Curve-billed Thrasher
Toxostoma curvirostre

At a Glance

Of the various thrashers in the southwestern deserts, the Curve-bill is the most familiar and most often seen. It makes itself more conspicuous than the rest, dashing about in the open, calling a loud whit-wheet! from the tops of mesquites. This thrasher readily moves into suburbs and cities in the Southwest as long as some native vegetation is planted there -- especially cholla cactus, its top choice for nest sites.
Mockingbirds and Thrashers, Perching Birds
Low Concern
Arroyos and Canyons, Desert and Arid Habitats, Shrublands, Savannas, and Thickets, Urban and Suburban Habitats
California, Plains, Rocky Mountains, Southwest, Texas
Flitter, Running

Range & Identification

Migration & Range Maps

Permanent resident. Rarely wanders out of range, mainly in fall and winter.


9 1/2 -11 1/2" (24-29 cm). Mostly dull gray-brown. Moderately curved black bill; yellow-orange eyes. In east part of range (Texas), tends to have more obvious chest spots. Juvenile has shorter bill, sharper spots on upper chest.
About the size of a Crow, About the size of a Robin
Black, Brown, Gray, Tan, White
Wing Shape
Tail Shape
Long, Rounded, Wedge-shaped

Songs and Calls

Song a rapid series of musical notes and phrases; call a sharp, whistled whit-wheet!
Call Pattern
Falling, Rising
Call Type
Chirp/Chip, Whistle


Deserts, arid brush. Lives in Sonoran desert (with its varied vegetation) or in dry brushy country, mainly in lowlands. Avoids extreme desert situations with sparse plant life. Often in suburban neighborhoods, especially where cholla cactus grows. In southern Texas, lives in chaparral with prickly-pear cactus. Sometimes on open grassland around stands of cholla.



3, sometimes 2-4. Pale blue-green with tiny brown dots. Incubation is by both parents during the day, apparently only by female at night; incubation period 12-15 days.


Both parents feed young. If nest is in situation exposed to sun, female may spend much time shading the nestlings. Young leave nest about 14-18 days after hatching. 2 broods per year, sometimes 3.

Feeding Behavior

Forages mostly on the ground, using its heavy curved bill to dig in the soil, to flip leaf-litter aside, and to turn over small rocks and other items. When digging in hard dirt, braces its tail against the ground and pounds straight downward with heavy blows of bill.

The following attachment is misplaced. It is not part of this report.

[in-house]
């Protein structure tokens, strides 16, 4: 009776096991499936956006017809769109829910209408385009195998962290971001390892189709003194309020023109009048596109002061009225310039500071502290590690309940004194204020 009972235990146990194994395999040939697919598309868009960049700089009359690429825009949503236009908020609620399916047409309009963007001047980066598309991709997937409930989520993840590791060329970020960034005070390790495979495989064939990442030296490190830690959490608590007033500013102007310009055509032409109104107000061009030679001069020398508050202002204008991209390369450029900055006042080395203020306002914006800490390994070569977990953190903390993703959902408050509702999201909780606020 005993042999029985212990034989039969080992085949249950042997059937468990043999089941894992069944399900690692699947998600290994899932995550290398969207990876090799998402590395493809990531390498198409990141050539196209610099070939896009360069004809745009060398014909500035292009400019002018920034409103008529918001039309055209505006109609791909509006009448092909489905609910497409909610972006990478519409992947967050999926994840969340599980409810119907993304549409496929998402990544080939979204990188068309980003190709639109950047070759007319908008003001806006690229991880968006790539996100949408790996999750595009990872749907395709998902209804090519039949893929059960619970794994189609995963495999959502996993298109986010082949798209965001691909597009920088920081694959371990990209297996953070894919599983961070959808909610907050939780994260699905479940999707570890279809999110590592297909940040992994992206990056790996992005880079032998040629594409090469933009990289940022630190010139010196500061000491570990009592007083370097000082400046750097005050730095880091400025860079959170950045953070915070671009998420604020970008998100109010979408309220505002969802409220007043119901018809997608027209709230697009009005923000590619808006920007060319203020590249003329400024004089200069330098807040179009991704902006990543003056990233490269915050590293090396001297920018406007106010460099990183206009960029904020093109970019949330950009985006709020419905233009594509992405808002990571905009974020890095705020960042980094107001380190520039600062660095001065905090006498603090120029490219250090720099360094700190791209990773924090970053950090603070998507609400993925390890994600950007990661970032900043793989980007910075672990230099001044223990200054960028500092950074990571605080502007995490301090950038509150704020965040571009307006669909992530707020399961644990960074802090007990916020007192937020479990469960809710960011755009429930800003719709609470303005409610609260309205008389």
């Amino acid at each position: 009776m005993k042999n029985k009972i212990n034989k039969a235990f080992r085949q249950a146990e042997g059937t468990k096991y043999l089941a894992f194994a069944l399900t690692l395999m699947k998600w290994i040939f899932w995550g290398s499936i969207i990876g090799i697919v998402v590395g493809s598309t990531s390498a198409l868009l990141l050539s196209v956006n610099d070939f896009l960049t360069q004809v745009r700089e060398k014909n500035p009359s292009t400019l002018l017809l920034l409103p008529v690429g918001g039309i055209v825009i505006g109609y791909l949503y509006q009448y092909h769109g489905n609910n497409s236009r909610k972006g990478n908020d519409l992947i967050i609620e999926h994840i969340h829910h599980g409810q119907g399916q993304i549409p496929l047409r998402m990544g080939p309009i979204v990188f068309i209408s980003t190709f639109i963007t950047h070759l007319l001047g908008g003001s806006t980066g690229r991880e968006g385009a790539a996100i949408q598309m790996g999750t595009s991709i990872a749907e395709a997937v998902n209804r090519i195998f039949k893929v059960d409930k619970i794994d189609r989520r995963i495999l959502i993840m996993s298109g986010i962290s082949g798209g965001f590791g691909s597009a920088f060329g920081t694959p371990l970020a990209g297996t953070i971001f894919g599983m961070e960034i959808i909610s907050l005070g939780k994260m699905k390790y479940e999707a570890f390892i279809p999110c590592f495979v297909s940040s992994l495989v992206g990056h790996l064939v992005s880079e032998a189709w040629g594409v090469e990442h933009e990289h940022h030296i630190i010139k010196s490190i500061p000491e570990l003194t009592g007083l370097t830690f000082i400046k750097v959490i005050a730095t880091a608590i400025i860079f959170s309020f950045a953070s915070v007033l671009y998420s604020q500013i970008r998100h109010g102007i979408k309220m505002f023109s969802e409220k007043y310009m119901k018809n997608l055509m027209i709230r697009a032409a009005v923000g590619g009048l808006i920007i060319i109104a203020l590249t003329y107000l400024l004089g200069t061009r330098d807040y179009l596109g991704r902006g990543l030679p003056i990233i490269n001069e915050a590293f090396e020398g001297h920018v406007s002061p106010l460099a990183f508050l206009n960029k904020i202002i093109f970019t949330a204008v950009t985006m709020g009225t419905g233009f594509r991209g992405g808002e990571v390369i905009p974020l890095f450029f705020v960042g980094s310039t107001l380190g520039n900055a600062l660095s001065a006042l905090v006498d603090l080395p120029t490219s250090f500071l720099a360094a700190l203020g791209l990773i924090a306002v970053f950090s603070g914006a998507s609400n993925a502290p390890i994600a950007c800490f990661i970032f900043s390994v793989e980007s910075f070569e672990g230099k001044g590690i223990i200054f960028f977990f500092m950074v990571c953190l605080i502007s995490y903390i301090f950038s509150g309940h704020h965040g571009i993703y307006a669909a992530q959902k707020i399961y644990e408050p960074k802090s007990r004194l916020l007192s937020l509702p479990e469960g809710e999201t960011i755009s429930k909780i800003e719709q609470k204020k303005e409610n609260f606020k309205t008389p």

Mostly insects and berries. Feeds on a wide variety of insects and their larvae, including beetles, ants, grasshoppers, wasps, and many others; also spiders, centipedes, snails, and sowbugs. Also eats many berries, and feeds heavily on the fruits and seeds of cactus, including those of prickly-pear and saguaro.


Pair may remain together all year on permanent territory. Especially in spring, male defends territory by singing. In courtship, male may follow female, giving a soft song. Nest: Most commonly placed in fork of cholla cactus, 3-5' above the ground. Sometimes in yucca, prickly-pear, or thorny shrub, or on top of mistletoe clump in shrub or low tree. May build on top of old Cactus Wren nest. May sometimes reuse same nest sites. Nest (probably built by both sexes) is bulky, loose cup of thorny twigs, lined with fine grasses, rootlets, feathers, animal hair.

Climate Vulnerability

Conservation Status

Surveys suggest slight declines in Texas in recent decades. Farther west, still abundant.

Climate Map

Audubon’s scientists have used 140 million bird observations and sophisticated climate models to project how climate change will affect the range of the Curve-billed Thrasher. Learn even more in our Audubon’s Survival By Degrees project.

Climate Threats Facing the Curve-billed Thrasher

Choose a temperature scenario below to see which threats will affect this species as warming increases. The same climate change-driven threats that put birds at risk will affect other wildlife and people, too.